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15 pages, 1858 KiB  
Review
Myosteatosis in Cirrhosis: A Review of Diagnosis, Pathophysiological Mechanisms and Potential Interventions
by Maryam Ebadi, Cynthia Tsien, Rahima A. Bhanji, Abha R. Dunichand-Hoedl, Elora Rider, Maryam Motamedrad, Vera C. Mazurak, Vickie Baracos and Aldo J. Montano-Loza
Cells 2022, 11(7), 1216; https://doi.org/10.3390/cells11071216 - 4 Apr 2022
Cited by 25 | Viewed by 3825
Abstract
Myosteatosis, or pathological excess fat accumulation in muscle, has been widely defined as a lower mean skeletal muscle radiodensity on computed tomography (CT). It is reported in more than half of patients with cirrhosis, and preliminary studies have shown a possible association with [...] Read more.
Myosteatosis, or pathological excess fat accumulation in muscle, has been widely defined as a lower mean skeletal muscle radiodensity on computed tomography (CT). It is reported in more than half of patients with cirrhosis, and preliminary studies have shown a possible association with reduced survival and increased risk of portal hypertension complications. Despite the clinical implications in cirrhosis, a standardized definition for myosteatosis has not yet been established. Currently, little data exist on the mechanisms by which excess lipid accumulates within the muscle in individuals with cirrhosis. Hyperammonemia may play an important role in the pathophysiology of myosteatosis in this setting. Insulin resistance, impaired mitochondrial oxidative phosphorylation, diminished lipid oxidation in muscle and age-related differentiation of muscle stem cells into adipocytes have been also been suggested as potential mechanisms contributing to myosteatosis. The metabolic consequence of ammonia-lowering treatments and omega-3 polyunsaturated fatty acids in reversing myosteatosis in cirrhosis remains uncertain. Factors including the population of interest, design and sample size, single/combined treatment, dosing and duration of treatment are important considerations for future trials aiming to prevent or treat myosteatosis in individuals with cirrhosis. Full article
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19 pages, 2490 KiB  
Review
Adaptive Remodeling of the Neuromuscular Junction with Aging
by Michael R. Deschenes, Rachel Flannery, Alexis Hawbaker, Leah Patek and Mia Mifsud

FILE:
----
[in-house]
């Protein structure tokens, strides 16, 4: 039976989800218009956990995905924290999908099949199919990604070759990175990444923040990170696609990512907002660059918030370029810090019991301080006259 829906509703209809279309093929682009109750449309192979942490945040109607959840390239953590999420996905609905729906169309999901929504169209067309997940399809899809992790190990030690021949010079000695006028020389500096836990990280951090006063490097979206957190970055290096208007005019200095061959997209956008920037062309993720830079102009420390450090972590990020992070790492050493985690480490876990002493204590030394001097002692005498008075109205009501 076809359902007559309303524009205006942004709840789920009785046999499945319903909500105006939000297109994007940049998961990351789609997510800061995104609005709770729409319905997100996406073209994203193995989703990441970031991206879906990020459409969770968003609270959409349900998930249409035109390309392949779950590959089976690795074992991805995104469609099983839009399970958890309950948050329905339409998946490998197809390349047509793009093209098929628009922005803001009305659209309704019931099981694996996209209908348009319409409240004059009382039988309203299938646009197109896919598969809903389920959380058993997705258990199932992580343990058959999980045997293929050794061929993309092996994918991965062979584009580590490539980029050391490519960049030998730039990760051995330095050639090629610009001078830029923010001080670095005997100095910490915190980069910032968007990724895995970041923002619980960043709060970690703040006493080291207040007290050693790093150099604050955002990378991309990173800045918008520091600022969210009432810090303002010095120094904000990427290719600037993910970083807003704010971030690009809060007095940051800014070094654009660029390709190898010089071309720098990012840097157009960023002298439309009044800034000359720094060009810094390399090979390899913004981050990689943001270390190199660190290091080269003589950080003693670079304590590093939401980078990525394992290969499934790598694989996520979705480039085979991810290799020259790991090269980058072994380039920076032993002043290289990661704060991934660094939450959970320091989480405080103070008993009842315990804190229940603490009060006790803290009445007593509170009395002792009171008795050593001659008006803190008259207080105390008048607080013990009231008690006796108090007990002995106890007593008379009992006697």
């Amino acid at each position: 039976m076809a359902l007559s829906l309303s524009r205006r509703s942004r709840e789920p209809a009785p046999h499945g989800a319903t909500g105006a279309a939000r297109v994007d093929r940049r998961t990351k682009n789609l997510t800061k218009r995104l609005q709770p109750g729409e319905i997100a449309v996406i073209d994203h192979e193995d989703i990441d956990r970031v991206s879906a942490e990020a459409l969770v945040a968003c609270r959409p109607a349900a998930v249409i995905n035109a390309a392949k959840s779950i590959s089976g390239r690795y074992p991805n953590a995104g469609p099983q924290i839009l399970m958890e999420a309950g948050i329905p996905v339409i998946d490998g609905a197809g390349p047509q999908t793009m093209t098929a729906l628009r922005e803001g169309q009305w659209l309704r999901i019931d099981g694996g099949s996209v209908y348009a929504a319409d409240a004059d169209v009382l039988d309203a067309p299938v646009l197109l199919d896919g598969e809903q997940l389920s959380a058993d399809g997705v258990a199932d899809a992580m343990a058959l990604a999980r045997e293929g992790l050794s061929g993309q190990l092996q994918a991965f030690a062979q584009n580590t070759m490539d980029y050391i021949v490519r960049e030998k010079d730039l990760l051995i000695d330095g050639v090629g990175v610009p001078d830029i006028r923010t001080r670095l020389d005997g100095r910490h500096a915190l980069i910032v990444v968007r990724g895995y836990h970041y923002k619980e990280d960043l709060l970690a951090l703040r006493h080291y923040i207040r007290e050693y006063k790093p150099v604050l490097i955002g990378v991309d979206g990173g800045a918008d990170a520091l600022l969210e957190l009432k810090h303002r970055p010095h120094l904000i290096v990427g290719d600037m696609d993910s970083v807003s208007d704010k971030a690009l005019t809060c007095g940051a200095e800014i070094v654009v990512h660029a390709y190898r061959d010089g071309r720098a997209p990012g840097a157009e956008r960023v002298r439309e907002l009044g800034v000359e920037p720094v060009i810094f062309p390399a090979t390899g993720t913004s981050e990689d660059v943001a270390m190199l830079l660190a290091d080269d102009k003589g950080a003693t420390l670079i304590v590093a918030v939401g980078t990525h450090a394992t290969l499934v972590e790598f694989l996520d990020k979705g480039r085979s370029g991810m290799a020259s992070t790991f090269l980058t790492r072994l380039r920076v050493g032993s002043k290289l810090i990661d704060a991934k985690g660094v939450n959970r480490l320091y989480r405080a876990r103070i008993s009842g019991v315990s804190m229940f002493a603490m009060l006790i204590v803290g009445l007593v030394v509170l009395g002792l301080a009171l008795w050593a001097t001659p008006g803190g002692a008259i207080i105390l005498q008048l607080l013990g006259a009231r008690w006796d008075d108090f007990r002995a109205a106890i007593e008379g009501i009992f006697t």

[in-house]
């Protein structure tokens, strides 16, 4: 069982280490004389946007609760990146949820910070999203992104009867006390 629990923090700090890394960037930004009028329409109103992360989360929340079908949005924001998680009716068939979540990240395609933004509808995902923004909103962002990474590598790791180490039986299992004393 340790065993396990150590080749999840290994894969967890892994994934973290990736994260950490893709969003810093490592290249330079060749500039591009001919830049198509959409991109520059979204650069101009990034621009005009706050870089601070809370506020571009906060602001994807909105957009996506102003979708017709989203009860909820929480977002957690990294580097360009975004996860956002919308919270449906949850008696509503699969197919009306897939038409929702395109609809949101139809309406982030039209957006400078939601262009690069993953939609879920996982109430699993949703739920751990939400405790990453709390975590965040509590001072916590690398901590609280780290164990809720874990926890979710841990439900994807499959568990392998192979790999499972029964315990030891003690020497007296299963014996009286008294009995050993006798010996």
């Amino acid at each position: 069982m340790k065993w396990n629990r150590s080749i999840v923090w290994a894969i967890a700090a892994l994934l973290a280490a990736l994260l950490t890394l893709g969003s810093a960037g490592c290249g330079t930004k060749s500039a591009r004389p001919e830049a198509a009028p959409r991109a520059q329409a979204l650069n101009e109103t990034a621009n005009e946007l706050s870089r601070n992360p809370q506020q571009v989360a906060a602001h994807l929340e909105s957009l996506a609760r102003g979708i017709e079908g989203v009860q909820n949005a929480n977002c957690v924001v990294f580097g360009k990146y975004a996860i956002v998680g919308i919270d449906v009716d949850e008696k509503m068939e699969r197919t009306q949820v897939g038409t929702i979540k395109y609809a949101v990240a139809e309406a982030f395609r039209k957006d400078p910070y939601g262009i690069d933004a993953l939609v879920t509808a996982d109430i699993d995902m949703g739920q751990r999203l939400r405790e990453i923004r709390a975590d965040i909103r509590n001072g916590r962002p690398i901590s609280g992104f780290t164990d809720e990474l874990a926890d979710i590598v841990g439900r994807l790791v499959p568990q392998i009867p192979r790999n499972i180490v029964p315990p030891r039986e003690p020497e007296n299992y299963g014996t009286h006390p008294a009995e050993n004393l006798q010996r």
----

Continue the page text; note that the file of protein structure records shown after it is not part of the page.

Cells 2022, 11(7), 1150; https://doi.org/10.3390/cells11071150 - 29 Mar 2022
Cited by 14 | Viewed by 7057
Abstract
Aging is associated with gradual degeneration, in mass and function, of the neuromuscular system. This process, referred to as “sarcopenia”, is considered a disease by itself, and it has been linked to a number of other serious maladies such as type II diabetes, [...] Read more.
Aging is associated with gradual degeneration, in mass and function, of the neuromuscular system. This process, referred to as “sarcopenia”, is considered a disease by itself, and it has been linked to a number of other serious maladies such as type II diabetes, osteoporosis, arthritis, cardiovascular disease, and even dementia. While the molecular causes of sarcopenia remain to be fully elucidated, recent findings have implicated the neuromuscular junction (NMJ) as being an important locus in the development and progression of that malady. This synapse, which connects motor neurons to the muscle fibers that they innervate, has been found to degenerate with age, contributing both to senescent-related declines in muscle mass and function. The NMJ also shows plasticity in response to a number of neuromuscular diseases such as amyotrophic lateral sclerosis (ALS) and Lambert-Eaton myasthenic syndrome (LEMS). Here, the structural and functional degradation of the NMJ associated with aging and disease is described, along with the measures that might be taken to effectively mitigate, if not fully prevent, that degeneration. Full article
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17 pages, 937 KiB  
Review
Sarcopenia Is a Cause and Consequence of Metabolic Dysregulation in Aging Humans: Effects of Gut Dysbiosis, Glucose Dysregulation, Diet and Lifestyle
by James W. Daily and Sunmin Park
Cells 2022, 11(3), 338; https://doi.org/10.3390/cells11030338 - 20 Jan 2022
Cited by 34 | Viewed by 7270
Abstract
Skeletal muscle mass plays a critical role in a healthy lifespan by helping to regulate glucose homeostasis. As seen in sarcopenia, decreased skeletal muscle mass impairs glucose homeostasis, but it may also be caused by glucose dysregulation. Gut microbiota modulates lipopolysaccharide (LPS) production, [...] Read more.